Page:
Four Northwestern University scholars authored or co-authored three essays in "Race, Inequality, and Culture." In the new issue of Daedalus, the Journal of the American Academy of Arts and Sciences, 22 prominent social scientists examine race in America today, weighing in on topics ranging from the future of African American studies to intra-minority group relations in the 21st century.
Has the mission of African American studies changed? How is the old racial order being transformed? How will racial minorities react to the predicted demographic shifts of living in a majority-minority country?
In "Controversial Blackness: The Historical Development and Future Trajectory of African American Studies" by Martha Biondi, associate professor of African American studies and history at Northwestern University, the author examines where the field is headed. "Arguably the most exciting development for African American studies in the twenty-first century is the expansion of doctoral programs. The opportunity to train young scholars can only add to the growth, rigor and institutional stature of the field."
In "Destabilizing the American Racial Order" by Jennifer L. Hochschild of Harvard University, Vela M. Weaver of the University of Virginia and Traci Burch, assistant professor of political science at Northwestern University, the authors seek to sort out, post election of President Barack Obama, "what is changing in the American racial order, what persists or is becoming even more entrenched, and what is likely to affect the balance between change and continuity."
In "Intra-minority Intergroup Relations in the Twenty-First Century" by Jennifer A. Richeson, the Weinberg College Board of Visitors Research and Teaching Professor in the department of psychology and faculty fellow, Institute for Policy Research, and her co-author Maureen A. Craig, a third-year doctoral student in the social psychology program at Northwestern University, the authors examine how members of different racial minority groups may evaluate one another in a majority-minority nation. "A separate line of research and theory in social psychology suggests that, rather than adopting a common ingroup identity, members of distinct racial minority groups may react to the predicted demographic changes quite differently: namely as a social identity threat."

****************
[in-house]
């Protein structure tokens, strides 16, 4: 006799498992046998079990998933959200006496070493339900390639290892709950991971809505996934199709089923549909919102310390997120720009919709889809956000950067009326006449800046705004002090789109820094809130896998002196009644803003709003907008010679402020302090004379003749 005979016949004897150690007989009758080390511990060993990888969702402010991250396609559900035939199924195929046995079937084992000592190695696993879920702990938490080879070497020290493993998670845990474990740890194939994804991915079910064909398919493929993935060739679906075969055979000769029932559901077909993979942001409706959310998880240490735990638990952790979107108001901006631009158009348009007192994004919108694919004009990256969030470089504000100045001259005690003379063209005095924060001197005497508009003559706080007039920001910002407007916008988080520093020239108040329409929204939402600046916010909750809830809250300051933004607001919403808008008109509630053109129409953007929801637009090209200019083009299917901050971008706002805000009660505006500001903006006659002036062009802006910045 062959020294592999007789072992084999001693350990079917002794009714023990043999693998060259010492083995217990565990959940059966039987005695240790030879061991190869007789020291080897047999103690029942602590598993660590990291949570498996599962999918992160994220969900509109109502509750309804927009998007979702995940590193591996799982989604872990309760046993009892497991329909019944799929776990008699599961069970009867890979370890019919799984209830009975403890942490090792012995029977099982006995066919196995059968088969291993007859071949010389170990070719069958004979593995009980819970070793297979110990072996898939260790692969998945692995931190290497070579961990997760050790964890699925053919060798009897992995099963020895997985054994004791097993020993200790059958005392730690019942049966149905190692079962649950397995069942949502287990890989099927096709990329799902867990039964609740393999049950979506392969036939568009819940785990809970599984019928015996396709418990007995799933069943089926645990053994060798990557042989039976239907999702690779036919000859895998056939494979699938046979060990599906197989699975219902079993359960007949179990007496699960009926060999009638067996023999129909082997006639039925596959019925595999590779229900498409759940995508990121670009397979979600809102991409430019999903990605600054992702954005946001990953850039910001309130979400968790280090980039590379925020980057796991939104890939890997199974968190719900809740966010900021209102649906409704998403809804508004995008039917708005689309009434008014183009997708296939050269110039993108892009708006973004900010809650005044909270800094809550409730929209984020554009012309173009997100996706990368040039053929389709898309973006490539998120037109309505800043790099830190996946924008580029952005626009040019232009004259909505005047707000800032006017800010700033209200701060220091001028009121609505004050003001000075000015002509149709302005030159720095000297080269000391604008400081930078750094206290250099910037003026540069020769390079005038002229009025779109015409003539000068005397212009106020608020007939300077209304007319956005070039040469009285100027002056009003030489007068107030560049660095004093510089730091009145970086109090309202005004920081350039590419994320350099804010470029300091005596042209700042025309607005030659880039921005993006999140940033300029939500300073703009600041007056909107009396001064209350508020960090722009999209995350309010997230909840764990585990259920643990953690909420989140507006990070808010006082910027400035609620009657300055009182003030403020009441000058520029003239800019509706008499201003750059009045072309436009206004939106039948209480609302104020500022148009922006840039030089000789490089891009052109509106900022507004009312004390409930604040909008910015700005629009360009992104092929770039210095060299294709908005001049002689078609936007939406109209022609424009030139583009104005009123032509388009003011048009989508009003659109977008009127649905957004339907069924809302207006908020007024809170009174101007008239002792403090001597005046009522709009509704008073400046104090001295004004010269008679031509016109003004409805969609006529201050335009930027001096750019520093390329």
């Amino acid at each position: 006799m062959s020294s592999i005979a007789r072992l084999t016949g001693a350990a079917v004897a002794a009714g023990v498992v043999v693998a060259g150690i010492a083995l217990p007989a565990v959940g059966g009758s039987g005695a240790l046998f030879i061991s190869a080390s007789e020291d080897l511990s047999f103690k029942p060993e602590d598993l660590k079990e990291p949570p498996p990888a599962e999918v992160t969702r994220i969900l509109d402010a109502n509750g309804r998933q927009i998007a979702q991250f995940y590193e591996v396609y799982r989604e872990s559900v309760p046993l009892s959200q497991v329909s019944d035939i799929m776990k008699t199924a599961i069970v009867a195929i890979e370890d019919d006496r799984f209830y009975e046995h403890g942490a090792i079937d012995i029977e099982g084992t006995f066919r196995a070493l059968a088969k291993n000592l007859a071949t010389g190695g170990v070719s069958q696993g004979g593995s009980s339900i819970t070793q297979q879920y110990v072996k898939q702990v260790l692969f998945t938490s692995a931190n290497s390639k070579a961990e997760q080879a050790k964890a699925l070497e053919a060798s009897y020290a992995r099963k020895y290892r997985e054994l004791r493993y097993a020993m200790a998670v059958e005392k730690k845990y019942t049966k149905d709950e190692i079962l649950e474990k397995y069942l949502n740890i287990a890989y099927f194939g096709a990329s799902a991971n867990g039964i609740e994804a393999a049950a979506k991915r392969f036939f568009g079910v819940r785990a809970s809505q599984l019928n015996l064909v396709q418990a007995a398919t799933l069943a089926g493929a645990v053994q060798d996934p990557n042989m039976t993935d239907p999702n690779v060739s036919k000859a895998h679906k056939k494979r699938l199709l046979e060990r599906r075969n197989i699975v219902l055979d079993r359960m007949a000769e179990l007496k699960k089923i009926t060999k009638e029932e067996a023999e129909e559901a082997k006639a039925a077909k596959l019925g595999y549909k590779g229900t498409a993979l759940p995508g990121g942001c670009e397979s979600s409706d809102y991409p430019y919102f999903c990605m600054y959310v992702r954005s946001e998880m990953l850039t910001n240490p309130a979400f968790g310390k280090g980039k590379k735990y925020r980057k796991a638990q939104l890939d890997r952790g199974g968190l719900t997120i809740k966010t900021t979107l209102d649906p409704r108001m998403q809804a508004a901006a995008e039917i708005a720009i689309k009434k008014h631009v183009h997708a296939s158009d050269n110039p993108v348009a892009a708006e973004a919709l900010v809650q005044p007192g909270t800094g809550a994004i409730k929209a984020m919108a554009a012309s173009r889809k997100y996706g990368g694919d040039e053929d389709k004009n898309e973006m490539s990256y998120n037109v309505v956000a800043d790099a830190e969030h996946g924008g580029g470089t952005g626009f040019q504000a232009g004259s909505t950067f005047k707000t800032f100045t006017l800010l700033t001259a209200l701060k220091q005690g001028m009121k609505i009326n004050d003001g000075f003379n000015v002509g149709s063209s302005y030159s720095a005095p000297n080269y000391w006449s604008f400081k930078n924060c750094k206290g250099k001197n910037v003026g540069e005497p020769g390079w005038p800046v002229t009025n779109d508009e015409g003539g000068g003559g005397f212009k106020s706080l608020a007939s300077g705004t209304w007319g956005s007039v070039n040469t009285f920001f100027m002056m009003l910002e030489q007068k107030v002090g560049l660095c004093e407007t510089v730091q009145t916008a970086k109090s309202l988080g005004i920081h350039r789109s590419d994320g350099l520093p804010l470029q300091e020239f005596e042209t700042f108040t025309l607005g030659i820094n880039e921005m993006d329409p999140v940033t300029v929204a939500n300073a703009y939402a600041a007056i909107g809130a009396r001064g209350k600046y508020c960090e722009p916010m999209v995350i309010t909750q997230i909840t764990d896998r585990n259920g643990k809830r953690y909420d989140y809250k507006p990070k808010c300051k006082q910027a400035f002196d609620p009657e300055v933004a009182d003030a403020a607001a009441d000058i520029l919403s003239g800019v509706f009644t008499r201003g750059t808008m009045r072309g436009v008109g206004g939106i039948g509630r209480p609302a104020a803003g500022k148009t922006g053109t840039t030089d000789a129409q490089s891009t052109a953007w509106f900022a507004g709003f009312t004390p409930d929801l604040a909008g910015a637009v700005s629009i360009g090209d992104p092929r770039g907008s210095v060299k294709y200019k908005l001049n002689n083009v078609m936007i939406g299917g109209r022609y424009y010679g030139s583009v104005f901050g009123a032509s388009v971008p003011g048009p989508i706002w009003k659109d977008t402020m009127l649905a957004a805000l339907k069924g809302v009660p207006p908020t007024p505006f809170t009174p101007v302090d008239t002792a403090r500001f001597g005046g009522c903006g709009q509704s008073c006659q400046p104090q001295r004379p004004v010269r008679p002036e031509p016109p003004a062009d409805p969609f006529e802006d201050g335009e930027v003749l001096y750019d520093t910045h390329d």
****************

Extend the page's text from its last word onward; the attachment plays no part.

"With the presidency of Barack Obama and the subsequent national conversation about a new, post-racial America, it is the right time to examine both real and perceived changes in the racial divide since the 1960s," said Leslie Berlowitz, president of the American Academy of Arts and Sciences.
Explore further: Devices or divisive: Mobile technology in the classroom
More information: www.amacad.org/publications/daedalus.aspx